Working and Partnering with Young Youth Pastors
09.25.2014 posted by Chris Marchand
So you’re a volunteer. You’ve been helping and working in your church’s youth ministry for countless years. You’ve invested time, energy, and money to see God’s work continue to move forward. You’ve been volunteering your time to help lead the ministry, but the work is just too much, and the elders have decided that in order for the ministry to move forward you need the help of a professional.
A search committee is formed. The job description is posted. Hundreds of résumés flood the search committee inbox or maybe even your inbox. You sift through applicants. You screen. You call. You interview. You find someone that has the right educational background and since your church is a medium sized church you really cannot afford someone as seasoned and experienced. So you extend a calling to a young wide-eyed fresh out of Bible college graduate. They come, and you’re at your first ministry meeting of the year. On one side of the room, the long-term volunteer veteran and the other side stands the wide-eyed inexperienced youth ministry graduate (possibly unmarried and no kids). He or she opens their laptop with their snazzy PowerPoint presentation complete with handouts and then leads the group in the new changes that will be coming soon to this ministry. Some heads nod, some excitement begins to develop, but the volunteer veteran just pictures images of his boyhood home being destroyed or old yeller being shot as this young youth pastor just continues to destroy everything they have spent years building.
Let’s get ready to rumble!!!!!
Okay, maybe it’s not that bad. However, the scenario above isn’t that uncommon. How on earth are you going to work with this young whippersnapper youth pastor? Some just get fired. Some end up quitting. Is that really the best practice though? Is there anything that can be done to help? Let’s venture into the mind of this young youth pastor to help you better understand from where they are coming and maybe where they want to go. Here are some thoughts to help you work alongside a young youth pastor.
1. They just dropped 80,000 dollars on an education. Imagine that you go to an expensive European car dealership. You purchase your dream car. Then you’re told that after the sales agreement is signed that the car will be put into a warehouse until you’re thirty-five. WHAT?!?! That makes no sense. You want to drive the car. You’ve been waiting for this moment. Some young youth pastors probably feel the same. They’ve spent quite a bit of money on an education that trains them to be professional youth workers. They want to use the skills they have been spending the past four years acquiring. However, their skills still have tremendous room to grow. Your youth pastor is going to be eager to get in and “fix” everything that’s wrong with the ministry. To be honest, that’s probably why your elders hired him or her to some degree. You can help them and yourself by doing everything you can to create a space for him or her to grow and develop these skills even further. However, like an adult in the room you’re also going to need to intervene gracefully when damage begins to occur.
2. This is not their last stop. Most youth workers have their eye on a Senior Pastor position some day. Why? It’s not that they don’t like youth ministry although that can be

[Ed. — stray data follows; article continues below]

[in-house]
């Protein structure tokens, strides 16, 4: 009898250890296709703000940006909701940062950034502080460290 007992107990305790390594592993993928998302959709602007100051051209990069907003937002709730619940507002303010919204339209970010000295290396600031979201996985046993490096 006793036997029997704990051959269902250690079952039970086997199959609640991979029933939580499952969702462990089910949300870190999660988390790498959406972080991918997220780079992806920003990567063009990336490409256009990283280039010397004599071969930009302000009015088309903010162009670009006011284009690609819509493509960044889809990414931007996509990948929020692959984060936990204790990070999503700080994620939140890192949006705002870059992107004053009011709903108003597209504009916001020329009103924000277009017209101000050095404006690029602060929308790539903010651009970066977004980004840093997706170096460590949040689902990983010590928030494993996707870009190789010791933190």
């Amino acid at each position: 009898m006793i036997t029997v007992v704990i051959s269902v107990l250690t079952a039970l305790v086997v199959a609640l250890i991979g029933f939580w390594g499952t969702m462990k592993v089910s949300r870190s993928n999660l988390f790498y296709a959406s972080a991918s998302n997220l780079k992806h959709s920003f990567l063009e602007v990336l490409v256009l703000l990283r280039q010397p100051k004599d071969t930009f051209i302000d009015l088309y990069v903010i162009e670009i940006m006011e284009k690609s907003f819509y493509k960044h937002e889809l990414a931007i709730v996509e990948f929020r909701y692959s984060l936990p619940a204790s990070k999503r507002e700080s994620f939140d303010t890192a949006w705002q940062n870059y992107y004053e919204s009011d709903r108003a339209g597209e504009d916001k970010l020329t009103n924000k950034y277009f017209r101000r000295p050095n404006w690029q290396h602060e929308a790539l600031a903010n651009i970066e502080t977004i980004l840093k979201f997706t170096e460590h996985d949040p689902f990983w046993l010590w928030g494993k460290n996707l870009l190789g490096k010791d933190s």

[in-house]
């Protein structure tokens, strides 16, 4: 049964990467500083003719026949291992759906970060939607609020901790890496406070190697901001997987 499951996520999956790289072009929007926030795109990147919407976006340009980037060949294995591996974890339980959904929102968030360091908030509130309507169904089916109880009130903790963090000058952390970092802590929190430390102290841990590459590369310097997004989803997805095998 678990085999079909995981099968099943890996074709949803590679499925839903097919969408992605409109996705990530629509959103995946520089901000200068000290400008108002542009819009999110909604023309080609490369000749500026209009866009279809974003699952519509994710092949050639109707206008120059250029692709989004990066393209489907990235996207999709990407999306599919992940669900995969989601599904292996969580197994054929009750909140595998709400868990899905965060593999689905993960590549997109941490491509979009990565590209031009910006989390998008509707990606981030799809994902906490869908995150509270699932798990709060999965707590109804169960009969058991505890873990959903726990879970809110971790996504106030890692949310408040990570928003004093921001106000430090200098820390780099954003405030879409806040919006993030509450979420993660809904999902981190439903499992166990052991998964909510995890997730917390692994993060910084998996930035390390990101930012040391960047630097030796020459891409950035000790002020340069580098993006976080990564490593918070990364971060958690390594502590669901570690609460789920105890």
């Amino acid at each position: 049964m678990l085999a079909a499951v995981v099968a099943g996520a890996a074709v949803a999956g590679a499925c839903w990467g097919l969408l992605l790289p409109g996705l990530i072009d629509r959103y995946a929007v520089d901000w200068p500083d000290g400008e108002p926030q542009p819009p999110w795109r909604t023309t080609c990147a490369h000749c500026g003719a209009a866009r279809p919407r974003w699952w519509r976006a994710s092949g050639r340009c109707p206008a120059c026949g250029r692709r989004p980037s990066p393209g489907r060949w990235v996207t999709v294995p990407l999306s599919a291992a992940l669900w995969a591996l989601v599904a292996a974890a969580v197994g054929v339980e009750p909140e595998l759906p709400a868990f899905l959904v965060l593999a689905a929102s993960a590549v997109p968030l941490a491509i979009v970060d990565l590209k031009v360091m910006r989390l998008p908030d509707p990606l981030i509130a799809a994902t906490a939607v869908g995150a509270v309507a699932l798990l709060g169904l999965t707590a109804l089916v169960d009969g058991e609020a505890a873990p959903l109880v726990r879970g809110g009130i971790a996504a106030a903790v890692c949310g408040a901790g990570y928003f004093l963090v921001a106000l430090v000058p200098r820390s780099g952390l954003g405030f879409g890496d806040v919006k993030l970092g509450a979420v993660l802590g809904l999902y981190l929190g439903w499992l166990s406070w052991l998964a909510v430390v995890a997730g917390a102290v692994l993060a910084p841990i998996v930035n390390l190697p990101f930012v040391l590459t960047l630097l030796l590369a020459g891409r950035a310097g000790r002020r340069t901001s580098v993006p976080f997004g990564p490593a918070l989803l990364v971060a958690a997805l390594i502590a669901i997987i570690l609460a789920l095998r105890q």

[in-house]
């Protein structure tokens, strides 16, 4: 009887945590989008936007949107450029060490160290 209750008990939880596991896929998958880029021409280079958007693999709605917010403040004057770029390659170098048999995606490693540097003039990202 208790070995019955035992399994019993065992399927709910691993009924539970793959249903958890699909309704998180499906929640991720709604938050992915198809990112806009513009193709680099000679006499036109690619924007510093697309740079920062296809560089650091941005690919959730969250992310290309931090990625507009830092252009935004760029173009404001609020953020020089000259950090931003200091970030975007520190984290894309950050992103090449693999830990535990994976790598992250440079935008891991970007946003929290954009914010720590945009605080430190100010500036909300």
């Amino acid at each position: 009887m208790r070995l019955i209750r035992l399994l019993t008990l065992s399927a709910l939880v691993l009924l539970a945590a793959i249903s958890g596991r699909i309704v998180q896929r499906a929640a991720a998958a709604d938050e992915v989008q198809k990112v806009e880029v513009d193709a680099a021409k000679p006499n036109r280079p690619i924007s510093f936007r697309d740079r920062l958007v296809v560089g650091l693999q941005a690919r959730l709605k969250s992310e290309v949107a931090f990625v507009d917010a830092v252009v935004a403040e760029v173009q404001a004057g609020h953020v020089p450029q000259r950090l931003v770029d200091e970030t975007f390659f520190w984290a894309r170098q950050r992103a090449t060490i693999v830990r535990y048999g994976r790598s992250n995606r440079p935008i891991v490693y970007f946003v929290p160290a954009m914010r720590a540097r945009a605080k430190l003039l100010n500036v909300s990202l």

the case. If they want a family and unless you’re the next mega-church youth pastor sensation then you’re going to need to find additional means of income. Most youth pastors earn a living just above the poverty line in this country. Most cannot even afford to live in the communities they have been called in to serve. Some simply don’t want to be youth workers forever. However, a youth pastor job is and has been a door into the local church to gain much-needed ministry experience. You need to understand that a big chunk of their unspoken desire right now is to gather that experience and build something that will work and that they can show to a Senior Pastor search committee some day. You have a tremendous opportunity to pour into their lives and help them grow. While they may say and do things that will bug the tar out of you please recognize that God may have placed them in your life so that you can be their Obi-wan or mentor. They may not stay forever, but when they leave make sure they leave better than when they arrived. That’s just good Kingdom work!
3. They have something to prove. Remember your first job? Remember being low on the totem pole? Remember being that first-year teacher? You work you butt off trying to get ahead and earn respect. I remember an older youth pastor who gave me some sage words of advice. He said, “Chris, nobody will care what you have to say until you’re at least thirty-five. However, even with that certain reality don’t you dare let up a single ounce of passion. You keep the pedal to the floor and throttle up.” These young youth pastors have something to prove, and when you have a tremendous amount of passion with the need to prove one’s self then, that’s a perfect recipe for things to get messy. Honestly, some messy can be diverted by simply speaking some encouraging and truthful words into this young person’s life. They do have something to prove, but then you did as well. Instead of sitting on the sidelines and critiquing their performance sincerely ask them what they’re chasing after and be brave and bold enough to run after it with them.
What about you? What have you done to partner with your young youth pastor and work alongside him or her?